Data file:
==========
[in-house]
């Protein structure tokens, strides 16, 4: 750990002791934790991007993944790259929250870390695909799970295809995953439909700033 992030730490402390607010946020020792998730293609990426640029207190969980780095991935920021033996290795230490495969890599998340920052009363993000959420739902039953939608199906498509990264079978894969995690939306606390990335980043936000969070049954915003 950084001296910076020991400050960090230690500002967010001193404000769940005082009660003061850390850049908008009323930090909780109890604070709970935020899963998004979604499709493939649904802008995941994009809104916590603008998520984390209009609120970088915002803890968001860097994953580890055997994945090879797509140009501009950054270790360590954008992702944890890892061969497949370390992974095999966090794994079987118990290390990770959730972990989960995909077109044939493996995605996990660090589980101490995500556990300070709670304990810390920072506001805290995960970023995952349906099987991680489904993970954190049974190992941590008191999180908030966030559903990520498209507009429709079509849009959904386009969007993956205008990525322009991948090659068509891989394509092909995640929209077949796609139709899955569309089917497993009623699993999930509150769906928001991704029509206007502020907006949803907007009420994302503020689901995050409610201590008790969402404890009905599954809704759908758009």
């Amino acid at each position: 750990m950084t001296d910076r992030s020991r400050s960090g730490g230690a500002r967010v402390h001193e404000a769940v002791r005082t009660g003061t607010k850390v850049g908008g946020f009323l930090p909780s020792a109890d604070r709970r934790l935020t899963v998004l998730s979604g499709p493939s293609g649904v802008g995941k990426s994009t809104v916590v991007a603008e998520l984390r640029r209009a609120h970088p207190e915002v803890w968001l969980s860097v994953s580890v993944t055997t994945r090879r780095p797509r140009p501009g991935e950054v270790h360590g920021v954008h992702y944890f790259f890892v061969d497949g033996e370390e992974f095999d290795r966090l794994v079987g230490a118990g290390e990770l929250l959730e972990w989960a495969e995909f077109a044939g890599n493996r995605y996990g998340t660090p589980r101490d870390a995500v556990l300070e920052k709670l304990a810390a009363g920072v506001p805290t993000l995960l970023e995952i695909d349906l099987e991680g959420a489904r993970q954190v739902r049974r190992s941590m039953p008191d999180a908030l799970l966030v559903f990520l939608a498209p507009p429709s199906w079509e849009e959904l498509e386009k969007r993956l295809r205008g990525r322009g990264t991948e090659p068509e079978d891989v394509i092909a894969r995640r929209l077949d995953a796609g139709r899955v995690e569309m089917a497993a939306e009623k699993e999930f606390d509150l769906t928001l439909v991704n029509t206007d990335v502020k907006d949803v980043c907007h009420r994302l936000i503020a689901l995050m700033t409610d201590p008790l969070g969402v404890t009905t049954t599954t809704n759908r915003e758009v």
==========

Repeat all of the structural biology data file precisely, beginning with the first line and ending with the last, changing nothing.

[in-house]
């Protein structure tokens, strides 16, 4: 750990002791934790991007993944790259929250870390695909799970295809995953439909700033 992030730490402390607010946020020792998730293609990426640029207190969980780095991935920021033996290795230490495969890599998340920052009363993000959420739902039953939608199906498509990264079978894969995690939306606390990335980043936000969070049954915003 950084001296910076020991400050960090230690500002967010001193404000769940005082009660003061850390850049908008009323930090909780109890604070709970935020899963998004979604499709493939649904802008995941994009809104916590603008998520984390209009609120970088915002803890968001860097994953580890055997994945090879797509140009501009950054270790360590954008992702944890890892061969497949370390992974095999966090794994079987118990290390990770959730972990989960995909077109044939493996995605996990660090589980101490995500556990300070709670304990810390920072506001805290995960970023995952349906099987991680489904993970954190049974190992941590008191999180908030966030559903990520498209507009429709079509849009959904386009969007993956205008990525322009991948090659068509891989394509092909995640929209077949796609139709899955569309089917497993009623699993999930509150769906928001991704029509206007502020907006949803907007009420994302503020689901995050409610201590008790969402404890009905599954809704759908758009």
């Amino acid at each position: 750990m950084t001296d910076r992030s020991r400050s960090g730490g230690a500002r967010v402390h001193e404000a769940v002791r005082t009660g003061t607010k850390v850049g908008g946020f009323l930090p909780s020792a109890d604070r709970r934790l935020t899963v998004l998730s979604g499709p493939s293609g649904v802008g995941k990426s994009t809104v916590v991007a603008e998520l984390r640029r209009a609120h970088p207190e915002v803890w968001l969980s860097v994953s580890v993944t055997t994945r090879r780095p797509r140009p501009g991935e950054v270790h360590g920021v954008h992702y944890f790259f890892v061969d497949g033996e370390e992974f095999d290795r966090l794994v079987g230490a118990g290390e990770l929250l959730e972990w989960a495969e995909f077109a044939g890599n493996r995605y996990g998340t660090p589980r101490d870390a995500v556990l300070e920052k709670l304990a810390a009363g920072v506001p805290t993000l995960l970023e995952i695909d349906l099987e991680g959420a489904r993970q954190v739902r049974r190992s941590m039953p008191d999180a908030l799970l966030v559903f990520l939608a498209p507009p429709s199906w079509e849009e959904l498509e386009k969007r993956l295809r205008g990525r322009g990264t991948e090659p068509e079978d891989v394509i092909a894969r995640r929209l077949d995953a796609g139709r899955v995690e569309m089917a497993a939306e009623k699993e999930f606390d509150l769906t928001l439909v991704n029509t206007d990335v502020k907006d949803v980043c907007h009420r994302l936000i503020a689901l995050m700033t409610d201590p008790l969070g969402v404890t009905t049954t599954t809704n759908r915003e758009v």